What we conceive

Miraculous. Marvelous. Words can’t describe what it is like to witness a live birth, particularly the birth of my own two children. It’s been over 30 years, and the images in my mind are fuzzy around the edges. But I still remember the sight of watching my infant son being lifted whole from my wife’s womb after a Cesarean, or two years later, my daughter’s little head crowning as she emerged into the light. My wife, of course, was doing all the work, and many describe childbirth itself as awful. But from my safe and privileged vantage point, the experience was simply awe-filled. I would not have wanted to be anywhere else but in that room, watching the miracle unfold.

Do you know that feeling? Bear with me, then, while I make what may seem like a rather bizarre turn. There’s a point to it, I promise.

I suspect that it is because human birth is so wondrous that horror films exploit and twist the image to make it particularly monstrous. I’m not a fan of such movies, and have never quite understood the attraction of that kind of adrenaline rush. But I’m familiar with some of the imagery.

Director Ridley Scott’s Alien (1979) comes immediately to mind. You may already know the scene I’m thinking of. A commercial space vessel investigates a distress signal, lands on a rocky moon, and enters a derelict alien ship. One of crew members, Kane (played by John Hurt), finds a chamber filled with what appear to be eggs. One opens, and as he touches it, a creature springs out and attaches to his face. In time, the creature detaches and dies, and Kane seems to return to normal.

Normal, that is, until the moment when, during a friendly meal with the crew, he suddenly begins to convulse uncontrollably, and a horrific baby alien bursts from his chest and disappears into the shadows of the ship.

Yuck.

The scene made theater-goers jump in their seats, and later, come back for more. Alien became a science fiction/horror cult classic that spawned several sequels (“spawn” seems just the right verb here), where each movie seemed to revel in a can-you-top-this competition to come up with a new and more disgusting alien birth scene.

Again, I believe what makes these images so disturbingly effective is their implicit contrast with what birth should be: the scenes are not merely shocking but intrinsically perverse.

My point? It may be that the poet who gave us Psalm 7 wants us to be similarly disgusted.

. . .

Psalm 7, as we’ve seen, is a lament about the psalmist’s enemies and a cry for help and protection. The psalmist has been falsely accused, and asks the righteous God to judge the case. He trusts that God, who hates sin and evil, will be his shield, while directing divine weapons of vengeance against those who refuse to repent of their wickedness.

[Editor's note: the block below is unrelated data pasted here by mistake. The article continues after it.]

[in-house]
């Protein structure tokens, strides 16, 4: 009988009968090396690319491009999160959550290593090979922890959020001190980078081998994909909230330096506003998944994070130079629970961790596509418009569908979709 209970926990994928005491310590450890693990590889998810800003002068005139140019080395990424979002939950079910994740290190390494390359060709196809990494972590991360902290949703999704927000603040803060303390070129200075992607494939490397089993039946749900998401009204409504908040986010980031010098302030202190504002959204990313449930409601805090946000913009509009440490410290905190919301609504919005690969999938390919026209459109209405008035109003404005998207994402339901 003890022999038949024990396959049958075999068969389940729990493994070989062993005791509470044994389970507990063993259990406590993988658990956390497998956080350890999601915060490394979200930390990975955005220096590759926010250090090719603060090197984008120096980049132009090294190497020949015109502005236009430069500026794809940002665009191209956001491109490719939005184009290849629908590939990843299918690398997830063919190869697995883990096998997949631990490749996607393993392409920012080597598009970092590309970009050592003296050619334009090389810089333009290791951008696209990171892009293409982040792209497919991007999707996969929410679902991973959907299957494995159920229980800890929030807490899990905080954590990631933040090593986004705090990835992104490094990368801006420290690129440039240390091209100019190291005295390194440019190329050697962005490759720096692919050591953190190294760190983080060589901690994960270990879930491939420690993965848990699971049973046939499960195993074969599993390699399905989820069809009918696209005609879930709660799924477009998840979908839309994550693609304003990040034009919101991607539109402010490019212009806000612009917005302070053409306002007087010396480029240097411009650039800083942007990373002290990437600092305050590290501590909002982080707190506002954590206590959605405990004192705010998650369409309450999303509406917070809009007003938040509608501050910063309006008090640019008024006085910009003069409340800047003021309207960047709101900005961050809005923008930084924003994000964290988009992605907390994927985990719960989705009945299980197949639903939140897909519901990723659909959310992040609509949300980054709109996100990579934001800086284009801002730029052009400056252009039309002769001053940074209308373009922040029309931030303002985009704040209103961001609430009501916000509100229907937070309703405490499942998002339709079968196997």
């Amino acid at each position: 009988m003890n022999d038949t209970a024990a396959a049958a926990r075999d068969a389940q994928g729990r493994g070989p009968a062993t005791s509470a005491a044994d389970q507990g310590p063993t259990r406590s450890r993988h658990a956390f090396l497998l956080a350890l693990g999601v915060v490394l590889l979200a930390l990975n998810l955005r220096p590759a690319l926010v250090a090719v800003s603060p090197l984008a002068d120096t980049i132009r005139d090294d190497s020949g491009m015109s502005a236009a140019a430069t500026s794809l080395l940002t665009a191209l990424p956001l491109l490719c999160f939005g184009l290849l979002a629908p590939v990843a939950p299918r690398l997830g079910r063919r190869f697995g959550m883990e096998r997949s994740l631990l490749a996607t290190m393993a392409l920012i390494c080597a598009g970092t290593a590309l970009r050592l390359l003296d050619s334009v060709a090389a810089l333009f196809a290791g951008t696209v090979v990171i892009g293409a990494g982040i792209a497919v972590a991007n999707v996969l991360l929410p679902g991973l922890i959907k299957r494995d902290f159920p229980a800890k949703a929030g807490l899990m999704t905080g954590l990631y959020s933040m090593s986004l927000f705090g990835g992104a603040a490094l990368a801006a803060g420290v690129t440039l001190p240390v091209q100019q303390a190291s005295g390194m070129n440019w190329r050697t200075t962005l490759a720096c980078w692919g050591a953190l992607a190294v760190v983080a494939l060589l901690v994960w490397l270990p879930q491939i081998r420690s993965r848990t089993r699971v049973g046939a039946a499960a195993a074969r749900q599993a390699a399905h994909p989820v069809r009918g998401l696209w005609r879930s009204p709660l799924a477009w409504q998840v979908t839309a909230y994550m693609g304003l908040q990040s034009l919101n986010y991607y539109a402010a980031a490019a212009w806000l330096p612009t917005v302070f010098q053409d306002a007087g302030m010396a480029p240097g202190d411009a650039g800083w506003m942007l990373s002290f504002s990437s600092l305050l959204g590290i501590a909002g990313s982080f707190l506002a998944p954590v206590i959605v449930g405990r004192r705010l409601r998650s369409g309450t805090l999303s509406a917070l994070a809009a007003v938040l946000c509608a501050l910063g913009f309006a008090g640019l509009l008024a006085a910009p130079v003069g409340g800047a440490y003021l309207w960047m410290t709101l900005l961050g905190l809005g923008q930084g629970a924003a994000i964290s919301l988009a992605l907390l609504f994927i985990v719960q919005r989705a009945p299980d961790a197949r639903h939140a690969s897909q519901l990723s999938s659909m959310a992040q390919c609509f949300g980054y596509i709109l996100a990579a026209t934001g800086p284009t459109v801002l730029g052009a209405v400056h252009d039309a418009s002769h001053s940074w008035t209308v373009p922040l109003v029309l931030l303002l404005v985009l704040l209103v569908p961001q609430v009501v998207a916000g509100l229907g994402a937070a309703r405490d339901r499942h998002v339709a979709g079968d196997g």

And then the psalmist says this about his enemies:

See how they conceive evil,
    and are pregnant with mischief,
    and bring forth lies.
(Ps 7:14, NRSV)

The three lines form a tight parallelism. The nouns “evil,” “mischief,” and “lies” are three ways of describing the malice and false accusations of the psalmist’s enemies. The nouns are matched by the related verbs “to conceive,” “become pregnant,” and “bring forth” (the latter is the word repeatedly translated as “beget” in the King James Version of the Old Testament).

Childbirth, in the psalmist’s day, was not the modern antiseptic version many of us know now. But people still knew what the miracle of new life should be like. The psalmist’s words are more than convenient metaphor: they suggest a perversion of the way things should be.

And more: they suggest something of a moral progression which we would be wise to keep in mind. This is not simply about having bad thoughts or doing bad things. It’s about how the evil we conceive internally can gestate until it is born into the world as evil deeds, including all manner of lies. It’s as Jesus taught: “For out of the heart come evil intentions, murder, adultery, fornication, theft, false witness, slander” (Matt 15:18).

The scene from Alien and others of its ilk were created for their shock effect, not to teach wisdom. Nevertheless, through them, we might tap into a sense of moral disgust and repentance at the horror of how sinful behavior is born out of what we conceive in private.

If we could, we would indeed be wiser.